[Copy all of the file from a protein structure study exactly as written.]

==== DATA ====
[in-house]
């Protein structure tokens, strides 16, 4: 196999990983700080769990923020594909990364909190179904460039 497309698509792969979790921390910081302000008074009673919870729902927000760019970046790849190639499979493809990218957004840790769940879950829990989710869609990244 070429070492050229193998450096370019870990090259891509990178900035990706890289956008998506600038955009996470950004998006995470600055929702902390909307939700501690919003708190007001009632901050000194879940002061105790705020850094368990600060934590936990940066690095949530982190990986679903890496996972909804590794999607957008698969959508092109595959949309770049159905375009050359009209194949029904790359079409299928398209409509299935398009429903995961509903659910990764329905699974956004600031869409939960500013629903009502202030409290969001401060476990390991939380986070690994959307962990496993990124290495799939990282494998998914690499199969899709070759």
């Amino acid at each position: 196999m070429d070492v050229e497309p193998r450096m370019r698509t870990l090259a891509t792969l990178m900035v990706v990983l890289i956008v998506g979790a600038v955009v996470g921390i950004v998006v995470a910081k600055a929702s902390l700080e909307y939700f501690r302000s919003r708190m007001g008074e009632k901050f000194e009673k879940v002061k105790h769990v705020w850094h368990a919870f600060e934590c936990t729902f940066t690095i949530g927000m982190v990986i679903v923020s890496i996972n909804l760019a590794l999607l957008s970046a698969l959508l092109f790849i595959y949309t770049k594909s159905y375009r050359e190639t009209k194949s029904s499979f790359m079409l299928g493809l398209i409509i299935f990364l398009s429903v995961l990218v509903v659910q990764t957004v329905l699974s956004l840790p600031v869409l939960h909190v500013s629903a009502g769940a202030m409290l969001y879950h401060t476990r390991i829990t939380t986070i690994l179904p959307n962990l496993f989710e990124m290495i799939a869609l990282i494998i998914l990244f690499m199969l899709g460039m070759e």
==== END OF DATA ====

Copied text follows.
[in-house]
């Protein structure tokens, strides 16, 4: 196999990983700080769990923020594909990364909190179904460039 497309698509792969979790921390910081302000008074009673919870729902927000760019970046790849190639499979493809990218957004840790769940879950829990989710869609990244 070429070492050229193998450096370019870990090259891509990178900035990706890289956008998506600038955009996470950004998006995470600055929702902390909307939700501690919003708190007001009632901050000194879940002061105790705020850094368990600060934590936990940066690095949530982190990986679903890496996972909804590794999607957008698969959508092109595959949309770049159905375009050359009209194949029904790359079409299928398209409509299935398009429903995961509903659910990764329905699974956004600031869409939960500013629903009502202030409290969001401060476990390991939380986070690994959307962990496993990124290495799939990282494998998914690499199969899709070759």
């Amino acid at each position: 196999m070429d070492v050229e497309p193998r450096m370019r698509t870990l090259a891509t792969l990178m900035v990706v990983l890289i956008v998506g979790a600038v955009v996470g921390i950004v998006v995470a910081k600055a929702s902390l700080e909307y939700f501690r302000s919003r708190m007001g008074e009632k901050f000194e009673k879940v002061k105790h769990v705020w850094h368990a919870f600060e934590c936990t729902f940066t690095i949530g927000m982190v990986i679903v923020s890496i996972n909804l760019a590794l999607l957008s970046a698969l959508l092109f790849i595959y949309t770049k594909s159905y375009r050359e190639t009209k194949s029904s499979f790359m079409l299928g493809l398209i409509i299935f990364l398009s429903v995961l990218v509903v659910q990764t957004v329905l699974s956004l840790p600031v869409l939960h909190v500013s629903a009502g769940a202030m409290l969001y879950h401060t476990r390991i829990t939380t986070i690994l179904p959307n962990l496993f989710e990124m290495i799939a869609l990282i494998i998914l990244f690499m199969l899709g460039m070759e």